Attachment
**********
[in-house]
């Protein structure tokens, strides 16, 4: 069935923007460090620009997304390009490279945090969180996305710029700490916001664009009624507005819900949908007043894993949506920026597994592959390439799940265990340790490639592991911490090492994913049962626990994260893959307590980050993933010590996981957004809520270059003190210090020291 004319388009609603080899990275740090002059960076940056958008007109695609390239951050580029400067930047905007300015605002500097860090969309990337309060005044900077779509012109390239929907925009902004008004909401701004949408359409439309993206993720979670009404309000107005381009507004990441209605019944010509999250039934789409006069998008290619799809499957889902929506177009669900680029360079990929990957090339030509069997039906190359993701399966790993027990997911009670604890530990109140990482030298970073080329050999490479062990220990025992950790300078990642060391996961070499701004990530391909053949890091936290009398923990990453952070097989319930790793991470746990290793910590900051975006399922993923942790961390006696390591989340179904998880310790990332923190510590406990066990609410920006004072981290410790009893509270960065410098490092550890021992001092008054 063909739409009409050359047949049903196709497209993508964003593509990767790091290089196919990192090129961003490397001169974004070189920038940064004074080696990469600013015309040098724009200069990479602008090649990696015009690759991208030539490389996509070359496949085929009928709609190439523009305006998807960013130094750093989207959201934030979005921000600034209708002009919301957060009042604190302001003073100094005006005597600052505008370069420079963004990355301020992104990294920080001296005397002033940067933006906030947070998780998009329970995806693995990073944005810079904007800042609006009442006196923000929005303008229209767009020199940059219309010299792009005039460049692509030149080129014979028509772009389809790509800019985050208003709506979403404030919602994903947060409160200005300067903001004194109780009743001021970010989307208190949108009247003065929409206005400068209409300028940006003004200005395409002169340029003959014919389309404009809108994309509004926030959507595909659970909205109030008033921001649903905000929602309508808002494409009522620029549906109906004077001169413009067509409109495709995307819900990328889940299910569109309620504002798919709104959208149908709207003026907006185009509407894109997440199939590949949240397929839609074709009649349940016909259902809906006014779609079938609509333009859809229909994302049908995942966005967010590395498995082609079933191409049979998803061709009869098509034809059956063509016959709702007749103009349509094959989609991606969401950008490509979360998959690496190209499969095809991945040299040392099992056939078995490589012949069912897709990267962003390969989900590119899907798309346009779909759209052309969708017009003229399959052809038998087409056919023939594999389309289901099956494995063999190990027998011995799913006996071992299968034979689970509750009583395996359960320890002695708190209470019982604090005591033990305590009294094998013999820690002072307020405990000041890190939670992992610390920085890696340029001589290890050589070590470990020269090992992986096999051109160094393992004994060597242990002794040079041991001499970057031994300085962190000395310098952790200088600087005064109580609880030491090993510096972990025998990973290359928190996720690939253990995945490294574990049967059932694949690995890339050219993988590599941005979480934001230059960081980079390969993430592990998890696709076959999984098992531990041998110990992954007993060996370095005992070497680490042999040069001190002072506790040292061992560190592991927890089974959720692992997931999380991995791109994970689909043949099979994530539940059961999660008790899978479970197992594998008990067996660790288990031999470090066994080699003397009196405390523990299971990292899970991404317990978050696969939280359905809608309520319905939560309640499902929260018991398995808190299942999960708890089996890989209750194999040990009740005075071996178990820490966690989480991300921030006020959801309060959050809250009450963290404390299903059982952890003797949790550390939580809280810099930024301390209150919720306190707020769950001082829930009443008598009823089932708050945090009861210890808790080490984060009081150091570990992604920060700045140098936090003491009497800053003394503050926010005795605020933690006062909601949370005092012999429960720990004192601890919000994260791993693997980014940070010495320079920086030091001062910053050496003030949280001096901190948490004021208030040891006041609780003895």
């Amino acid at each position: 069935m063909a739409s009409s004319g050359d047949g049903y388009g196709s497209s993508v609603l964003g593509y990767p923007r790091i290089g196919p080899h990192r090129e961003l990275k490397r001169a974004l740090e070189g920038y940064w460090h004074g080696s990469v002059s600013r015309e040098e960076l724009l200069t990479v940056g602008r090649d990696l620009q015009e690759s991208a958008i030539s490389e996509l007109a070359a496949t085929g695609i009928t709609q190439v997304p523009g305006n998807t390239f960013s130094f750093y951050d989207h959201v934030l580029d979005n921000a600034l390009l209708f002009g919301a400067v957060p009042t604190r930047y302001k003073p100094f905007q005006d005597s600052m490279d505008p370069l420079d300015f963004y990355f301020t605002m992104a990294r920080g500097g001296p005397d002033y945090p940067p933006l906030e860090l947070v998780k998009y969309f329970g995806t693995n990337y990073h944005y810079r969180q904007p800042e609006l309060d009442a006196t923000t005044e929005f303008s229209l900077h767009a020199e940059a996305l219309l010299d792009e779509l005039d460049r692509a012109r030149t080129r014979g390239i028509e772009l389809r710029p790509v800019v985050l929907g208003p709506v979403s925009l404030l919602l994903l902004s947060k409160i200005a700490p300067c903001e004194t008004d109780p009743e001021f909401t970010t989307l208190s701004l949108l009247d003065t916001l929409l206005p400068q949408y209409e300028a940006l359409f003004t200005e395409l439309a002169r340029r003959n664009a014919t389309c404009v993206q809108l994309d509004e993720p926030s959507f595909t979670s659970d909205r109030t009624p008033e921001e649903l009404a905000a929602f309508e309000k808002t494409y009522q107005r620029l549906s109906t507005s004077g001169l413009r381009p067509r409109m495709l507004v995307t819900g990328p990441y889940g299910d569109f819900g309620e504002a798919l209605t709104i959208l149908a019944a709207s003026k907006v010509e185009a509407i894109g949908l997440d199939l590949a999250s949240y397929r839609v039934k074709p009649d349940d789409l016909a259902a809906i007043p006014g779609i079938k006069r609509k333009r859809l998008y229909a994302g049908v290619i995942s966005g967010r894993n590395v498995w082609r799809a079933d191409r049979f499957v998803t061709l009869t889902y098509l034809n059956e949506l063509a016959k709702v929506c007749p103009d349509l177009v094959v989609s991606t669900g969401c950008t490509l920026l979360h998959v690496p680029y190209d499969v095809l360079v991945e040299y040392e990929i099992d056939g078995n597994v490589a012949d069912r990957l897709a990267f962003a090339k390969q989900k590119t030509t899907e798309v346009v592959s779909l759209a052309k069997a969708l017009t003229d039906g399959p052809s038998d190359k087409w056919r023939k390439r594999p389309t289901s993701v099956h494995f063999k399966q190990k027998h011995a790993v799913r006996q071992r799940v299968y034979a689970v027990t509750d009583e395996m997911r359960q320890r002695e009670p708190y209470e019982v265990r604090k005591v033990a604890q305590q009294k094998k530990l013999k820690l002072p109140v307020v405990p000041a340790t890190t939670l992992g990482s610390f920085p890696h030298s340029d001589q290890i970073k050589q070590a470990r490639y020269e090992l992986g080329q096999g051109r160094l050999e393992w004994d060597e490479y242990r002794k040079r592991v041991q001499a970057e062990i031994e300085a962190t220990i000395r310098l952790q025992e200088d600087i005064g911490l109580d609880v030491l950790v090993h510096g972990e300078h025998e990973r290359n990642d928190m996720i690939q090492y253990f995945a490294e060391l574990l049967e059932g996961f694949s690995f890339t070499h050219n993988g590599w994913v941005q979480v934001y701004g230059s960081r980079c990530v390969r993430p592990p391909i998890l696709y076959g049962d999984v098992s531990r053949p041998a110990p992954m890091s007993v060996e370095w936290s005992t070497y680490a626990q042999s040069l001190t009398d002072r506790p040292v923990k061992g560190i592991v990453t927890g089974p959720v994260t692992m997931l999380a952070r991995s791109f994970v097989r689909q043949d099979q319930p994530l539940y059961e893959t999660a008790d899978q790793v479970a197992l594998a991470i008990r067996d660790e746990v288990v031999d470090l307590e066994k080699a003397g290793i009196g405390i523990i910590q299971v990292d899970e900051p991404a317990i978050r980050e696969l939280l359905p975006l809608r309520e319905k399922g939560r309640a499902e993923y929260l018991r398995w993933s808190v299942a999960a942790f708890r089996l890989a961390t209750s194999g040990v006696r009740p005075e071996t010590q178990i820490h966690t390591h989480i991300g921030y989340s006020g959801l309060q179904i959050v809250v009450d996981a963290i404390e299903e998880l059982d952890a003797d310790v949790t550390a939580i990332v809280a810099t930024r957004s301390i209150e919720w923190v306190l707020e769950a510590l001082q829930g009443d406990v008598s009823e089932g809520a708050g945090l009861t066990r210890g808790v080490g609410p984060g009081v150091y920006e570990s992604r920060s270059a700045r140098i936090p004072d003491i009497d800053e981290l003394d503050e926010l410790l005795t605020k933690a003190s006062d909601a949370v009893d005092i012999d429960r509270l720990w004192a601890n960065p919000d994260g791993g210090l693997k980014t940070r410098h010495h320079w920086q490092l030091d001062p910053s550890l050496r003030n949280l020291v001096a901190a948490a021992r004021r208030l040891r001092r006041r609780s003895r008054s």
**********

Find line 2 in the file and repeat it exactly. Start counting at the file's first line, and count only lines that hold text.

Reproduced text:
């Protein structure tokens, strides 16, 4: 069935923007460090620009997304390009490279945090969180996305710029700490916001664009009624507005819900949908007043894993949506920026597994592959390439799940265990340790490639592991911490090492994913049962626990994260893959307590980050993933010590996981957004809520270059003190210090020291 004319388009609603080899990275740090002059960076940056958008007109695609390239951050580029400067930047905007300015605002500097860090969309990337309060005044900077779509012109390239929907925009902004008004909401701004949408359409439309993206993720979670009404309000107005381009507004990441209605019944010509999250039934789409006069998008290619799809499957889902929506177009669900680029360079990929990957090339030509069997039906190359993701399966790993027990997911009670604890530990109140990482030298970073080329050999490479062990220990025992950790300078990642060391996961070499701004990530391909053949890091936290009398923990990453952070097989319930790793991470746990290793910590900051975006399922993923942790961390006696390591989340179904998880310790990332923190510590406990066990609410920006004072981290410790009893509270960065410098490092550890021992001092008054 063909739409009409050359047949049903196709497209993508964003593509990767790091290089196919990192090129961003490397001169974004070189920038940064004074080696990469600013015309040098724009200069990479602008090649990696015009690759991208030539490389996509070359496949085929009928709609190439523009305006998807960013130094750093989207959201934030979005921000600034209708002009919301957060009042604190302001003073100094005006005597600052505008370069420079963004990355301020992104990294920080001296005397002033940067933006906030947070998780998009329970995806693995990073944005810079904007800042609006009442006196923000929005303008229209767009020199940059219309010299792009005039460049692509030149080129014979028509772009389809790509800019985050208003709506979403404030919602994903947060409160200005300067903001004194109780009743001021970010989307208190949108009247003065929409206005400068209409300028940006003004200005395409002169340029003959014919389309404009809108994309509004926030959507595909659970909205109030008033921001649903905000929602309508808002494409009522620029549906109906004077001169413009067509409109495709995307819900990328889940299910569109309620504002798919709104959208149908709207003026907006185009509407894109997440199939590949949240397929839609074709009649349940016909259902809906006014779609079938609509333009859809229909994302049908995942966005967010590395498995082609079933191409049979998803061709009869098509034809059956063509016959709702007749103009349509094959989609991606969401950008490509979360998959690496190209499969095809991945040299040392099992056939078995490589012949069912897709990267962003390969989900590119899907798309346009779909759209052309969708017009003229399959052809038998087409056919023939594999389309289901099956494995063999190990027998011995799913006996071992299968034979689970509750009583395996359960320890002695708190209470019982604090005591033990305590009294094998013999820690002072307020405990000041890190939670992992610390920085890696340029001589290890050589070590470990020269090992992986096999051109160094393992004994060597242990002794040079041991001499970057031994300085962190000395310098952790200088600087005064109580609880030491090993510096972990025998990973290359928190996720690939253990995945490294574990049967059932694949690995890339050219993988590599941005979480934001230059960081980079390969993430592990998890696709076959999984098992531990041998110990992954007993060996370095005992070497680490042999040069001190002072506790040292061992560190592991927890089974959720692992997931999380991995791109994970689909043949099979994530539940059961999660008790899978479970197992594998008990067996660790288990031999470090066994080699003397009196405390523990299971990292899970991404317990978050696969939280359905809608309520319905939560309640499902929260018991398995808190299942999960708890089996890989209750194999040990009740005075071996178990820490966690989480991300921030006020959801309060959050809250009450963290404390299903059982952890003797949790550390939580809280810099930024301390209150919720306190707020769950001082829930009443008598009823089932708050945090009861210890808790080490984060009081150091570990992604920060700045140098936090003491009497800053003394503050926010005795605020933690006062909601949370005092012999429960720990004192601890919000994260791993693997980014940070010495320079920086030091001062910053050496003030949280001096901190948490004021208030040891006041609780003895």